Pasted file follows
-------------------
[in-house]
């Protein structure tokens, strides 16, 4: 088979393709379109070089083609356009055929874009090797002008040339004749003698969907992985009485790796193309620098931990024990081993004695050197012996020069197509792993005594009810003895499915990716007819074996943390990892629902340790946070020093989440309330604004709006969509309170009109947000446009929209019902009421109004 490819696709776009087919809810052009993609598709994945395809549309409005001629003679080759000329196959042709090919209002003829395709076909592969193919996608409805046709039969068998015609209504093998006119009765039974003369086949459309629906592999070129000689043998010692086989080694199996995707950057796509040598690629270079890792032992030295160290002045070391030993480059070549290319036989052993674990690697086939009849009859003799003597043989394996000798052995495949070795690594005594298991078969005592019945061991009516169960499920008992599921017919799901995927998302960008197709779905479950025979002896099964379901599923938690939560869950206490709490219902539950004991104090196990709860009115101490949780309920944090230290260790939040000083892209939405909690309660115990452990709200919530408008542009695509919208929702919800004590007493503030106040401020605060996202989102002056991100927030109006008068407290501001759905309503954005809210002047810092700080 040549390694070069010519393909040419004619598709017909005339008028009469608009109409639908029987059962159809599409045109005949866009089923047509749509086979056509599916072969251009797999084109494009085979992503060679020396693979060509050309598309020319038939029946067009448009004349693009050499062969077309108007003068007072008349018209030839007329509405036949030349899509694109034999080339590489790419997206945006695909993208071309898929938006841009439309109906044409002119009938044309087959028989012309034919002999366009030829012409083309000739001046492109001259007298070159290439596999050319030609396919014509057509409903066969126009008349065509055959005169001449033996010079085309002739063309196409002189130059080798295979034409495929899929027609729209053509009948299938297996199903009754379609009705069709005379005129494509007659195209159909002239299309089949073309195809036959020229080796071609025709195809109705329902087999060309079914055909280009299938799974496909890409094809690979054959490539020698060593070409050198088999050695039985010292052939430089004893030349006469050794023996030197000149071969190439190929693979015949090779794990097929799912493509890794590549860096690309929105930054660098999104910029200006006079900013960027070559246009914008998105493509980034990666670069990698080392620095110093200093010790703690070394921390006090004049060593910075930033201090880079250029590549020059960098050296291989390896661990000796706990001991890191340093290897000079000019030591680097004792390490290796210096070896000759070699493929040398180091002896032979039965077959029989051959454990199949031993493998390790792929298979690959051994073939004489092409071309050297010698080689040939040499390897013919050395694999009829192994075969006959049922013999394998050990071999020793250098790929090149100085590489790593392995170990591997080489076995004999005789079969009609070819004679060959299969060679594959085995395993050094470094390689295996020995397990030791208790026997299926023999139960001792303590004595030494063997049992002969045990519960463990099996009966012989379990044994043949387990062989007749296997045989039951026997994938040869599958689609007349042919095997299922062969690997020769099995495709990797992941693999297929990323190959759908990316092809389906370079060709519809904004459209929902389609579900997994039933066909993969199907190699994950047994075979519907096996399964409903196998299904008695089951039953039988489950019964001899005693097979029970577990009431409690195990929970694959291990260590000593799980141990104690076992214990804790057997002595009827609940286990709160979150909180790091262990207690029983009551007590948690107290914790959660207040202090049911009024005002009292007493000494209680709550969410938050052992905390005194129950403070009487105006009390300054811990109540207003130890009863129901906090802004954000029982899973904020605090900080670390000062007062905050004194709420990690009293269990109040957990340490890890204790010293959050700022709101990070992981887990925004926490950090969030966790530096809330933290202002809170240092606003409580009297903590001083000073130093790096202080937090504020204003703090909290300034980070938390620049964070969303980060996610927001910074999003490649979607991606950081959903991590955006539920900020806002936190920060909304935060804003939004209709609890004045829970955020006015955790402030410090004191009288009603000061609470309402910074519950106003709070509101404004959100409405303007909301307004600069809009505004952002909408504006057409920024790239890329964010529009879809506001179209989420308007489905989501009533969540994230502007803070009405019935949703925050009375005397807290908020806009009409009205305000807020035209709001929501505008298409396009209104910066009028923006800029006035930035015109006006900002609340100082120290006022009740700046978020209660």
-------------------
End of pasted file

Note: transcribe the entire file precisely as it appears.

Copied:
[in-house]
């Protein structure tokens, strides 16, 4: 088979393709379109070089083609356009055929874009090797002008040339004749003698969907992985009485790796193309620098931990024990081993004695050197012996020069197509792993005594009810003895499915990716007819074996943390990892629902340790946070020093989440309330604004709006969509309170009109947000446009929209019902009421109004 490819696709776009087919809810052009993609598709994945395809549309409005001629003679080759000329196959042709090919209002003829395709076909592969193919996608409805046709039969068998015609209504093998006119009765039974003369086949459309629906592999070129000689043998010692086989080694199996995707950057796509040598690629270079890792032992030295160290002045070391030993480059070549290319036989052993674990690697086939009849009859003799003597043989394996000798052995495949070795690594005594298991078969005592019945061991009516169960499920008992599921017919799901995927998302960008197709779905479950025979002896099964379901599923938690939560869950206490709490219902539950004991104090196990709860009115101490949780309920944090230290260790939040000083892209939405909690309660115990452990709200919530408008542009695509919208929702919800004590007493503030106040401020605060996202989102002056991100927030109006008068407290501001759905309503954005809210002047810092700080 040549390694070069010519393909040419004619598709017909005339008028009469608009109409639908029987059962159809599409045109005949866009089923047509749509086979056509599916072969251009797999084109494009085979992503060679020396693979060509050309598309020319038939029946067009448009004349693009050499062969077309108007003068007072008349018209030839007329509405036949030349899509694109034999080339590489790419997206945006695909993208071309898929938006841009439309109906044409002119009938044309087959028989012309034919002999366009030829012409083309000739001046492109001259007298070159290439596999050319030609396919014509057509409903066969126009008349065509055959005169001449033996010079085309002739063309196409002189130059080798295979034409495929899929027609729209053509009948299938297996199903009754379609009705069709005379005129494509007659195209159909002239299309089949073309195809036959020229080796071609025709195809109705329902087999060309079914055909280009299938799974496909890409094809690979054959490539020698060593070409050198088999050695039985010292052939430089004893030349006469050794023996030197000149071969190439190929693979015949090779794990097929799912493509890794590549860096690309929105930054660098999104910029200006006079900013960027070559246009914008998105493509980034990666670069990698080392620095110093200093010790703690070394921390006090004049060593910075930033201090880079250029590549020059960098050296291989390896661990000796706990001991890191340093290897000079000019030591680097004792390490290796210096070896000759070699493929040398180091002896032979039965077959029989051959454990199949031993493998390790792929298979690959051994073939004489092409071309050297010698080689040939040499390897013919050395694999009829192994075969006959049922013999394998050990071999020793250098790929090149100085590489790593392995170990591997080489076995004999005789079969009609070819004679060959299969060679594959085995395993050094470094390689295996020995397990030791208790026997299926023999139960001792303590004595030494063997049992002969045990519960463990099996009966012989379990044994043949387990062989007749296997045989039951026997994938040869599958689609007349042919095997299922062969690997020769099995495709990797992941693999297929990323190959759908990316092809389906370079060709519809904004459209929902389609579900997994039933066909993969199907190699994950047994075979519907096996399964409903196998299904008695089951039953039988489950019964001899005693097979029970577990009431409690195990929970694959291990260590000593799980141990104690076992214990804790057997002595009827609940286990709160979150909180790091262990207690029983009551007590948690107290914790959660207040202090049911009024005002009292007493000494209680709550969410938050052992905390005194129950403070009487105006009390300054811990109540207003130890009863129901906090802004954000029982899973904020605090900080670390000062007062905050004194709420990690009293269990109040957990340490890890204790010293959050700022709101990070992981887990925004926490950090969030966790530096809330933290202002809170240092606003409580009297903590001083000073130093790096202080937090504020204003703090909290300034980070938390620049964070969303980060996610927001910074999003490649979607991606950081959903991590955006539920900020806002936190920060909304935060804003939004209709609890004045829970955020006015955790402030410090004191009288009603000061609470309402910074519950106003709070509101404004959100409405303007909301307004600069809009505004952002909408504006057409920024790239890329964010529009879809506001179209989420308007489905989501009533969540994230502007803070009405019935949703925050009375005397807290908020806009009409009205305000807020035209709001929501505008298409396009209104910066009028923006800029006035930035015109006006900002609340100082120290006022009740700046978020209660």